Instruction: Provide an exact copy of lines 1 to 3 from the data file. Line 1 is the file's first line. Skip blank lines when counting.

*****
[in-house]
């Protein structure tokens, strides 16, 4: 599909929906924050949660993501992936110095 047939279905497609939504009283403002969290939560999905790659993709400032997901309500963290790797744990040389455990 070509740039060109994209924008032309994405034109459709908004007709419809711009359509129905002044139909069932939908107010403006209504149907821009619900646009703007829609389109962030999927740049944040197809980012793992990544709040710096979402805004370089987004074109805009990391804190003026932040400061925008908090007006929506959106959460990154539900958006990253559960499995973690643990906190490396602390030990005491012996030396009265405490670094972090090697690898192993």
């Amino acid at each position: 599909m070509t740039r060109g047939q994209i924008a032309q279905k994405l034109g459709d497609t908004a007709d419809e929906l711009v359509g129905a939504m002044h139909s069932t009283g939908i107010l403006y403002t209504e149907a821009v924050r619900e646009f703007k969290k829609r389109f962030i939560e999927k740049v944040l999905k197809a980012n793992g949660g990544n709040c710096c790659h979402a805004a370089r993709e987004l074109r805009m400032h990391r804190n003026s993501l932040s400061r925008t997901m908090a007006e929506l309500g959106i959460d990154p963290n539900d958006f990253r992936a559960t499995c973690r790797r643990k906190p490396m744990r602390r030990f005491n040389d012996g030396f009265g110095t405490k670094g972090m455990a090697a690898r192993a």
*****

[in-house]
């Protein structure tokens, strides 16, 4: 599909929906924050949660993501992936110095 047939279905497609939504009283403002969290939560999905790659993709400032997901309500963290790797744990040389455990 070509740039060109994209924008032309994405034109459709908004007709419809711009359509129905002044139909069932939908107010403006209504149907821009619900646009703007829609389109962030999927740049944040197809980012793992990544709040710096979402805004370089987004074109805009990391804190003026932040400061925008908090007006929506959106959460990154539900958006990253559960499995973690643990906190490396602390030990005491012996030396009265405490670094972090090697690898192993």
């Amino acid at each position: 599909m070509t740039r060109g047939q994209i924008a032309q279905k994405l034109g459709d497609t908004a007709d419809e929906l711009v359509g129905a939504m002044h139909s069932t009283g939908i107010l403006y403002t209504e149907a821009v924050r619900e646009f703007k969290k829609r389109f962030i939560e999927k740049v944040l999905k197809a980012n793992g949660g990544n709040c710096c790659h979402a805004a370089r993709e987004l074109r805009m400032h990391r804190n003026s993501l932040s400061r925008t997901m908090a007006e929506l309500g959106i959460d990154p963290n539900d958006f990253r992936a559960t499995c973690r790797r643990k906190p490396m744990r602390r030990f005491n040389d012996g030396f009265g110095t405490k670094g972090m455990a090697a690898r192993a």